As a result, there is great potential for scaling-up the INAAM Project through GHS. Already, USAID, in collaboration with GHS, is planning to utilize Plumpy’nut® in a similar project during the first 8 months of 2008. UNICEF and USAID (through the FANTA Project) have initiated efforts to promote production of Plumpy’nut® locally in Ghana. Initial in-country investigation by both Nutriset (France, Aug 2007) and UNICEF confirmed that Plumpy’nut® production in Ghana is feasible. A number of potential producers have been identified, and a comprehensive plan for full-scale local production by December 2008 has been drawn up.
According to the Ghana DHS 2003, 26% of U5 children in the UWR are underweight (weight-for-age z-score < -2), over a third (34%) are stunted (weight-for-height z-score < -2), and 11% have acute malnutrition or are wasted, (weight-for-height z-score, WHZ < -2), of which nearly one of every four (24%) have severe, acute malnutrition (WHZ < -3). In comparison, the rates of child underweight, stunting and wasting in Ghana as a whole are 22%, 30% and 7%, respectively. Child mortality rates in the UWR (208 per 1000 live births) are also almost double the national average (111 per 1000 live births).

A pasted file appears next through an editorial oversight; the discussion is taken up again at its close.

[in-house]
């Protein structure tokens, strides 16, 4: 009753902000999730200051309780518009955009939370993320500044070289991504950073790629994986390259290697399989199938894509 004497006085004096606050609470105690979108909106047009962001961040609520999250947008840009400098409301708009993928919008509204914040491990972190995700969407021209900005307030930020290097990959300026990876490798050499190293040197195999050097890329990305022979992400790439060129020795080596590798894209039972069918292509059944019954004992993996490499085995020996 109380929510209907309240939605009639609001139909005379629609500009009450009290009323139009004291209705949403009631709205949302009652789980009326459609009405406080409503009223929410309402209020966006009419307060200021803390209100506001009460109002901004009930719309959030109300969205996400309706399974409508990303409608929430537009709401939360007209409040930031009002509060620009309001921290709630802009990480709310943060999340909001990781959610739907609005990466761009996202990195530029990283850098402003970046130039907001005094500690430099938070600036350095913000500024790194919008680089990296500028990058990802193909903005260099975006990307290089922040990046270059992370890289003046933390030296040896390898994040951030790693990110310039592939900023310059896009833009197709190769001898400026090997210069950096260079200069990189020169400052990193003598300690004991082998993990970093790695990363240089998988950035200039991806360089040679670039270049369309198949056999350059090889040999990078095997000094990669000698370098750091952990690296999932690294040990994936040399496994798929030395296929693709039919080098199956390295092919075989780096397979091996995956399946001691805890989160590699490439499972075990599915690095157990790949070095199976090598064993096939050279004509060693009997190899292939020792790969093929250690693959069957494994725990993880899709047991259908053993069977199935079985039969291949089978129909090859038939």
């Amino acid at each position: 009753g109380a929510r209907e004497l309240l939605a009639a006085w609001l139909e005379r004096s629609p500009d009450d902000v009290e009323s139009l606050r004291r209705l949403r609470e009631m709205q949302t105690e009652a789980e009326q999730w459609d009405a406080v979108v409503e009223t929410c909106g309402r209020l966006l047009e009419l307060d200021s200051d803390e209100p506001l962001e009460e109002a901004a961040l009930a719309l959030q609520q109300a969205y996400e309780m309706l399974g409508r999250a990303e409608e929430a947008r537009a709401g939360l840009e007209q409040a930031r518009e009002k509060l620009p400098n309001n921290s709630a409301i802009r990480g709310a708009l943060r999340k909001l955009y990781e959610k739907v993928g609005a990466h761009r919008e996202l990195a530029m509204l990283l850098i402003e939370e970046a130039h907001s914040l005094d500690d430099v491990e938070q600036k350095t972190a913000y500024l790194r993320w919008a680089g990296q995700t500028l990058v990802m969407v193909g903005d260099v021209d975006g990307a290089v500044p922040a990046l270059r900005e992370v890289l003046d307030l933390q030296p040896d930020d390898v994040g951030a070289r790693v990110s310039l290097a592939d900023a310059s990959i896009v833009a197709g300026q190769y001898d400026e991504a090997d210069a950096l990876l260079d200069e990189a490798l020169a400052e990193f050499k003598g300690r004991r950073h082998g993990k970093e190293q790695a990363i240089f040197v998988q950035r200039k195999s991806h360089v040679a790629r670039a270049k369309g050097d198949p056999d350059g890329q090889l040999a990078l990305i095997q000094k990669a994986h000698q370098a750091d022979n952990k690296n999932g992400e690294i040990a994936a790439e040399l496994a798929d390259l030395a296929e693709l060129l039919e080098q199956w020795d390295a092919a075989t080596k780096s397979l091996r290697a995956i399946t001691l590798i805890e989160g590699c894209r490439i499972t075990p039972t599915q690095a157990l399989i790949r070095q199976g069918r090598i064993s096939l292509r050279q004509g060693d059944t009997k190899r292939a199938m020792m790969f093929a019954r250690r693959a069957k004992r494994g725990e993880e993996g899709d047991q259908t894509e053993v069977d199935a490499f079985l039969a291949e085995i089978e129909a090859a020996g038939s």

Reducing the persistently high malnutrition rates in the UWR demands new strategies. A successful approach will increase child survival rates in the region and the country, since malnutrition probably accounts for over 50 per cent of all child mortality in Ghana. The use of Plumpy’nut® in combination with BCC in the UWR was informed by the reported efficacy and success of Plumpy’nut® in the treatment of SAM in other African countries.
The INAAM Project used three strategic components: (i) facility-based rehabilitation, (ii) community-based rehabilitation and (iii) the positive deviance (PD)/Heath approach to behaviour change communication. In the first component, children admitted to all six NRCs in the UWR received Plumpy’nut®. Community-based rehabilitation took place in 102 communities in four districts (out of eight), where either CRS or the World Food Programme runs a supplementary feeding program. In these communities, children aged 6-to-36 months with SAM (mid upper arm circumference (MUAC) ≤ 12 cm) identified by GHS during monthly growth-monitoring sessions received two packets of Plumpy’nut® daily (1000 kcal/d) for five weeks; their mothers attended weekly intensive health and nutrition education sessions. In all, 13.8 metric tons of Plumpy’nut® was made available for approximately 2,000 eligible children. The PD/Health approach was implemented in six communities in two districts of the UWR. This approach empowers communities to address malnutrition by affirming positive local cultural practices (discovered during community-based positive deviant studies) and delivering nutrition education based on social learning theory and adult learning principles.